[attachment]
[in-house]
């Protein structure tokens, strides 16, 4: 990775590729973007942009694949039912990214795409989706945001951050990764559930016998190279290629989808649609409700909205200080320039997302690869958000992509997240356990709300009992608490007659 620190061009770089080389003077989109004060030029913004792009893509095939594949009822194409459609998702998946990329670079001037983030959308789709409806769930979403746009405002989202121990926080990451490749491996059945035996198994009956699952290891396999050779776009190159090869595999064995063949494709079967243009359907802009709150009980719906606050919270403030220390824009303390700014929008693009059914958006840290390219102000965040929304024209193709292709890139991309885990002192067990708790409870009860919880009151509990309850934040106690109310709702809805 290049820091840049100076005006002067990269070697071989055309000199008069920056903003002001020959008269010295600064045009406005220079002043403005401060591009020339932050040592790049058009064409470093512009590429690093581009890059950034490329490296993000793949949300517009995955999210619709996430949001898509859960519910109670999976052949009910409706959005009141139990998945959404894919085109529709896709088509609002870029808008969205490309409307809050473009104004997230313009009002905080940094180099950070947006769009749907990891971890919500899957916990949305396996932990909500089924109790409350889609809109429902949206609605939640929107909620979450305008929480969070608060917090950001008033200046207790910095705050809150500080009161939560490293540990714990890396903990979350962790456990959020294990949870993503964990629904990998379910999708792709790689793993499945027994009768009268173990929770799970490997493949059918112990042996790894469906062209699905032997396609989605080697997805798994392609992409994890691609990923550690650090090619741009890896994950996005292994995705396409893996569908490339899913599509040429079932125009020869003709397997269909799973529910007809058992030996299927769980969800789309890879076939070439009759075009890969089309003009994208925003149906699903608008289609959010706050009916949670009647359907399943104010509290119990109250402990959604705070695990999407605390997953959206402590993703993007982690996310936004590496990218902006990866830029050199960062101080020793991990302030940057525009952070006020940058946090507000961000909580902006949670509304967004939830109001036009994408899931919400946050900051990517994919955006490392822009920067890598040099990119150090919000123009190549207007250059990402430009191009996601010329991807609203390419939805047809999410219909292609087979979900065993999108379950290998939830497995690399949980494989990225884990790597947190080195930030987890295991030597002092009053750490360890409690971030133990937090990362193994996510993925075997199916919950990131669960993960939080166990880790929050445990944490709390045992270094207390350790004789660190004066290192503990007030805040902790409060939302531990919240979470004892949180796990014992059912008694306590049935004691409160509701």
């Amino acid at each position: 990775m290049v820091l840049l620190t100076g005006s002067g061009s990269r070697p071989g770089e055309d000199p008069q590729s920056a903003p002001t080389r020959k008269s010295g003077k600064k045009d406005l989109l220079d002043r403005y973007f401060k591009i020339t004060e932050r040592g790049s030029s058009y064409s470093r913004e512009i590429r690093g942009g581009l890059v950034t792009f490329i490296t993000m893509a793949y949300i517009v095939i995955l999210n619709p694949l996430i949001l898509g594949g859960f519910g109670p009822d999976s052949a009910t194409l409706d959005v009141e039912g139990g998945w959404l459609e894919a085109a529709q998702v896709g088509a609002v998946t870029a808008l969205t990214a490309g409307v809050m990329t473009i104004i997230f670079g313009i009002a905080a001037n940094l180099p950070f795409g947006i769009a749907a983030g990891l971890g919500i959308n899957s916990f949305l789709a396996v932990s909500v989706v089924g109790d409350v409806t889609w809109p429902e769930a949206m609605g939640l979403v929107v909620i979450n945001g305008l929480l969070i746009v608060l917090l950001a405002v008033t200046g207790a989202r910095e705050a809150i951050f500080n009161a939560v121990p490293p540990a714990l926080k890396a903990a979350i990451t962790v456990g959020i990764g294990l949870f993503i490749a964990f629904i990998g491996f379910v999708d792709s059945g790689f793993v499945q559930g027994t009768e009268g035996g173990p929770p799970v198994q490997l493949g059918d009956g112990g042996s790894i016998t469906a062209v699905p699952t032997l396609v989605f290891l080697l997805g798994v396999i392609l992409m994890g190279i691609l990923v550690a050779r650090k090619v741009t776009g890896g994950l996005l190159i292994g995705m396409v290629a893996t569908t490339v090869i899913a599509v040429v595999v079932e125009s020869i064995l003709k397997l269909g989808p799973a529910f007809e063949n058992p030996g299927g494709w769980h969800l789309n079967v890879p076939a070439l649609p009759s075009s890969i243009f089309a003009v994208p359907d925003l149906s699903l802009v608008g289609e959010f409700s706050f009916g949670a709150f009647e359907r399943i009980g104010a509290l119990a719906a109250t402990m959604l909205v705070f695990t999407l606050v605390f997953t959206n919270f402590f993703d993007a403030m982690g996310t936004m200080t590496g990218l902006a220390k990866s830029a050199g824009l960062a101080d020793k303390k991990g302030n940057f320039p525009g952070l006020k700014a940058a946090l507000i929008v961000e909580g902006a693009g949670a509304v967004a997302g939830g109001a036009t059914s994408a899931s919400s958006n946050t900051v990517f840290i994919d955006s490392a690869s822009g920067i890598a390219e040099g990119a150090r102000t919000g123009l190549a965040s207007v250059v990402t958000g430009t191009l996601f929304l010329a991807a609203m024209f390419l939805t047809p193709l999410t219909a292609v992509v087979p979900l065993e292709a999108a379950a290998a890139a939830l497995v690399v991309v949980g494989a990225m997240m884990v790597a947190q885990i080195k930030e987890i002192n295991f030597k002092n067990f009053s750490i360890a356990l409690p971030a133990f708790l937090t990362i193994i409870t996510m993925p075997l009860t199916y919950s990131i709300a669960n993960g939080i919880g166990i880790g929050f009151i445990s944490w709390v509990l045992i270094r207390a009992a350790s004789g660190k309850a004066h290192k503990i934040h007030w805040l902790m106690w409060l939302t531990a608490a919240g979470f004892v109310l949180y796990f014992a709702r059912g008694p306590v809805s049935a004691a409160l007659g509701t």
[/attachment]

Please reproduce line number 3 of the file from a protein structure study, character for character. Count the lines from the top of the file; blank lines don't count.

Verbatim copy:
């Amino acid at each position: 990775m290049v820091l840049l620190t100076g005006s002067g061009s990269r070697p071989g770089e055309d000199p008069q590729s920056a903003p002001t080389r020959k008269s010295g003077k600064k045009d406005l989109l220079d002043r403005y973007f401060k591009i020339t004060e932050r040592g790049s030029s058009y064409s470093r913004e512009i590429r690093g942009g581009l890059v950034t792009f490329i490296t993000m893509a793949y949300i517009v095939i995955l999210n619709p694949l996430i949001l898509g594949g859960f519910g109670p009822d999976s052949a009910t194409l409706d959005v009141e039912g139990g998945w959404l459609e894919a085109a529709q998702v896709g088509a609002v998946t870029a808008l969205t990214a490309g409307v809050m990329t473009i104004i997230f670079g313009i009002a905080a001037n940094l180099p950070f795409g947006i769009a749907a983030g990891l971890g919500i959308n899957s916990f949305l789709a396996v932990s909500v989706v089924g109790d409350v409806t889609w809109p429902e769930a949206m609605g939640l979403v929107v909620i979450n945001g305008l929480l969070i746009v608060l917090l950001a405002v008033t200046g207790a989202r910095e705050a809150i951050f500080n009161a939560v121990p490293p540990a714990l926080k890396a903990a979350i990451t962790v456990g959020i990764g294990l949870f993503i490749a964990f629904i990998g491996f379910v999708d792709s059945g790689f793993v499945q559930g027994t009768e009268g035996g173990p929770p799970v198994q490997l493949g059918d009956g112990g042996s790894i016998t469906a062209v699905p699952t032997l396609v989605f290891l080697l997805g798994v396999i392609l992409m994890g190279i691609l990923v550690a050779r650090k090619v741009t776009g890896g994950l996005l190159i292994g995705m396409v290629a893996t569908t490339v090869i899913a599509v040429v595999v079932e125009s020869i064995l003709k397997l269909g989808p799973a529910f007809e063949n058992p030996g299927g494709w769980h969800l789309n079967v890879p076939a070439l649609p009759s075009s890969i243009f089309a003009v994208p359907d925003l149906s699903l802009v608008g289609e959010f409700s706050f009916g949670a709150f009647e359907r399943i009980g104010a509290l119990a719906a109250t402990m959604l909205v705070f695990t999407l606050v605390f997953t959206n919270f402590f993703d993007a403030m982690g996310t936004m200080t590496g990218l902006a220390k990866s830029a050199g824009l960062a101080d020793k303390k991990g302030n940057f320039p525009g952070l006020k700014a940058a946090l507000i929008v961000e909580g902006a693009g949670a509304v967004a997302g939830g109001a036009t059914s994408a899931s919400s958006n946050t900051v990517f840290i994919d955006s490392a690869s822009g920067i890598a390219e040099g990119a150090r102000t919000g123009l190549a965040s207007v250059v990402t958000g430009t191009l996601f929304l010329a991807a609203m024209f390419l939805t047809p193709l999410t219909a292609v992509v087979p979900l065993e292709a999108a379950a290998a890139a939830l497995v690399v991309v949980g494989a990225m997240m884990v790597a947190q885990i080195k930030e987890i002192n295991f030597k002092n067990f009053s750490i360890a356990l409690p971030a133990f708790l937090t990362i193994i409870t996510m993925p075997l009860t199916y919950s990131i709300a669960n993960g939080i919880g166990i880790g929050f009151i445990s944490w709390v509990l045992i270094r207390a009992a350790s004789g660190k309850a004066h290192k503990i934040h007030w805040l902790m106690w409060l939302t531990a608490a919240g979470f004892v109310l949180y796990f014992a709702r059912g008694p306590v809805s049935a004691a409160l007659g509701t």